- neonatal brain injury
- Rasmussen disease
- Sturge-Weber syndrome
The candidate for any type of epilepsy surgery will have had a wide range of tests prior to surgery. These include electroencephalography (EEG), in which electrodes are placed on the scalp, on the brain surface, or within the brain to record electrical activity. EEG is used to attempt to locate the focal point(s) of the seizure activity.
Several neuroimaging procedures are used to obtain images of the brain. These may reveal structural abnormalities that the neurosurgeon must be aware of. These procedures will include magnetic resonance imaging (MRI), x rays, computed tomography (CT) scans, or positron emission tomography (PET) imaging.
Neuropsychological tests may be done to provide a baseline against which the results of the surgery are measured. A Wada test may also be performed, in which a drug is injected into the artery leading to one half of the brain, putting it to sleep. This allows the neurologist to determine where in the brain language and other functions are localized, and may also be useful for predicting the result of the surgery.
Immediately after the operation, the patient may be on a mechanical ventilator for up to 24 hours. Patients remain in the hospital for at least one week.
WHO PERFORMS THE PROCEDURE AND WHERE IS IT PERFORMED?
Hemispherectomy is performed by a neurosurgical team in a hospital. It is also performed by a relatively small number of specialized centers.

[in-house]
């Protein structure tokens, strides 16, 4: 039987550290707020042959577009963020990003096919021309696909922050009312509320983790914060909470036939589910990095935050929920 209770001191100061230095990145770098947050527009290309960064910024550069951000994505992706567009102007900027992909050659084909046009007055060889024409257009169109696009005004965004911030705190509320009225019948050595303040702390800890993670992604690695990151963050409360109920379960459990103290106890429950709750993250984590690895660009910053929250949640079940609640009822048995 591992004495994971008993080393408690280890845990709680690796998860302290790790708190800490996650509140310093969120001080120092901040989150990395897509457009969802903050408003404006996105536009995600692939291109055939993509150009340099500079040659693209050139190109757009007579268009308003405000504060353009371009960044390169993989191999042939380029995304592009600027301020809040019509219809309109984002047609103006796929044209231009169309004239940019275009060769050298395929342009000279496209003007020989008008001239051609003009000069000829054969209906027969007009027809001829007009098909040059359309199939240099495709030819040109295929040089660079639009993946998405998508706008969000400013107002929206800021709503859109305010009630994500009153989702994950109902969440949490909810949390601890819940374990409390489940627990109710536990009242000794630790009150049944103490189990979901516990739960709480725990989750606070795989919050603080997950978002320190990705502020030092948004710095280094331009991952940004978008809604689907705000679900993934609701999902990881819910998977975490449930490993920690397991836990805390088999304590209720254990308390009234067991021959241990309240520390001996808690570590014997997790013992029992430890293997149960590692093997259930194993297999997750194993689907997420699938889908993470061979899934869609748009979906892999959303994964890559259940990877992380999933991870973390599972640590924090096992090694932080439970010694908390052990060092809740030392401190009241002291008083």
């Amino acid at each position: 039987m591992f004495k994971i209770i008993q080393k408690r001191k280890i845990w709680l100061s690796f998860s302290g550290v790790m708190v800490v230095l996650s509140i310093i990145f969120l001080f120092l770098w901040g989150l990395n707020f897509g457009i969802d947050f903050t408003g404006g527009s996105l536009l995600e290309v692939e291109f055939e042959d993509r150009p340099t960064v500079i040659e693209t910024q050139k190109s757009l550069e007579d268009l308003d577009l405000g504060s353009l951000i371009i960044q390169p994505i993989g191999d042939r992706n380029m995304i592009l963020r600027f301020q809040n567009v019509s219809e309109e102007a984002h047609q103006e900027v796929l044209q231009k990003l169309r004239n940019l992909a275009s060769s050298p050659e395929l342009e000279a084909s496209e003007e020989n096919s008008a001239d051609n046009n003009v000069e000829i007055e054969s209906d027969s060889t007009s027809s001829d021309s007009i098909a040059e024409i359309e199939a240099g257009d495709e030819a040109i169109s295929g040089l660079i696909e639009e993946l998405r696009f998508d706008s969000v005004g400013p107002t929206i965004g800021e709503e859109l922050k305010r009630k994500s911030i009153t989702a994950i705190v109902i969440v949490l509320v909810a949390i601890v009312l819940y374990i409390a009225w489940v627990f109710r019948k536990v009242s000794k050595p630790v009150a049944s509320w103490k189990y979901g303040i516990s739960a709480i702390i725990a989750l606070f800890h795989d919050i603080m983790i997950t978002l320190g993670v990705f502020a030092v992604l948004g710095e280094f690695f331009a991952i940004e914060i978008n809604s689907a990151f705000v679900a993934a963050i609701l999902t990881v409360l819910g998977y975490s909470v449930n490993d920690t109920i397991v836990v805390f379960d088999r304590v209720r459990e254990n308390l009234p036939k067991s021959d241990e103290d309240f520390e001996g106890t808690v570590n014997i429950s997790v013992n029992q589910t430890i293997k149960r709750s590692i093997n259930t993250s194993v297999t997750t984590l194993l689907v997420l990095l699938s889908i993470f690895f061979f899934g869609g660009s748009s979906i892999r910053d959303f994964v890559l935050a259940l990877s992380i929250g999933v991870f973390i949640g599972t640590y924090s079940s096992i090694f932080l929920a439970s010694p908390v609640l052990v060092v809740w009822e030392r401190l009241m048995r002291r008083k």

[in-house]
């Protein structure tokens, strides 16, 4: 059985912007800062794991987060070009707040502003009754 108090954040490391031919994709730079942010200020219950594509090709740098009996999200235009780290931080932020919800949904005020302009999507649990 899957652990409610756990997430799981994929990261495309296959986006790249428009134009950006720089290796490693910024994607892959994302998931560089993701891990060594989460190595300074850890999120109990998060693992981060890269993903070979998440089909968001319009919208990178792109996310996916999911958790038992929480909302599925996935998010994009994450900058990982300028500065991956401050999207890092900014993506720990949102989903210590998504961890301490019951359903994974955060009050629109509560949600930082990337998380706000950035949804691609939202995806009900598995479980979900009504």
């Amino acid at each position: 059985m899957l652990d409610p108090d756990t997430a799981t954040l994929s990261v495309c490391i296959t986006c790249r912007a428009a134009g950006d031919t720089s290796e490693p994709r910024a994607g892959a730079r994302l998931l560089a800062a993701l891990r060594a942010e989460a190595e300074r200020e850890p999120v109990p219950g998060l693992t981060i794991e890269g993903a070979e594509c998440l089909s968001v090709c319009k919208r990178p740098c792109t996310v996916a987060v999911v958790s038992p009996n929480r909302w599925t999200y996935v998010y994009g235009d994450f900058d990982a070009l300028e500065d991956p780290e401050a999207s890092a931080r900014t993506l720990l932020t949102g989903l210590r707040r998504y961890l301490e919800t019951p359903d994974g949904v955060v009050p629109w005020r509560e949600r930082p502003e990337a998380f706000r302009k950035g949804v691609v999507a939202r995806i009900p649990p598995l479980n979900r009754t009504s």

Physical and occupational therapy are part of the rehabilitation program to improve strength and motor function.
Hemorrhage during or after surgery is a risk for hemispherectomy. Disseminated intravascular coagulation, or blood clotting within the circulatory system, is a risk that may be managed with anticoagulant drugs. “Aseptic meningitis,” an inflammation of the brain’s covering without infection, may occur. Hydrocephalus, or increased fluid pressure within the remaining brain, may occur in 20–30% of patients. Death from surgery is a risk that has decreased as surgical techniques have improved, but it still occurs in approximately 2% of patients.
The patient will lose any remaining sensation or muscle control in the extremities on the side opposite the removed hemisphere. However, upper arm and thigh movements may be retained, allowing adapted function with these parts of the body.
Seizures are eliminated in 70-85% of patients, and reduced by 80% in another 10-20% of patients. Patients with Rasmussen disease, which is progressive, will not benefit as much. Medications may be reduced, and some improvement in intellectual function may occur.
Death may occur in 1-2% of patients undergoing hemispherectomy. Serious but treatable complications may occur in 10-20% of patients.
Corpus callosotomy may be an alternative for some patients, although its ability to eliminate seizures completely is much less. Multiple subpial transection, in which several bundles of nerve fibers are cut, is also an alternative for some patients.
QUESTIONS TO ASK THE DOCTOR
- Can medications be used to treat the epilepsy first?
- Will the operation be an anatomic or functional hemispherectomy?
- Is there another type of surgery that may be effective?
Devinsky, O. A Guide to Understanding and Living with Epilepsy. Philadelphia: EA Davis, 1994.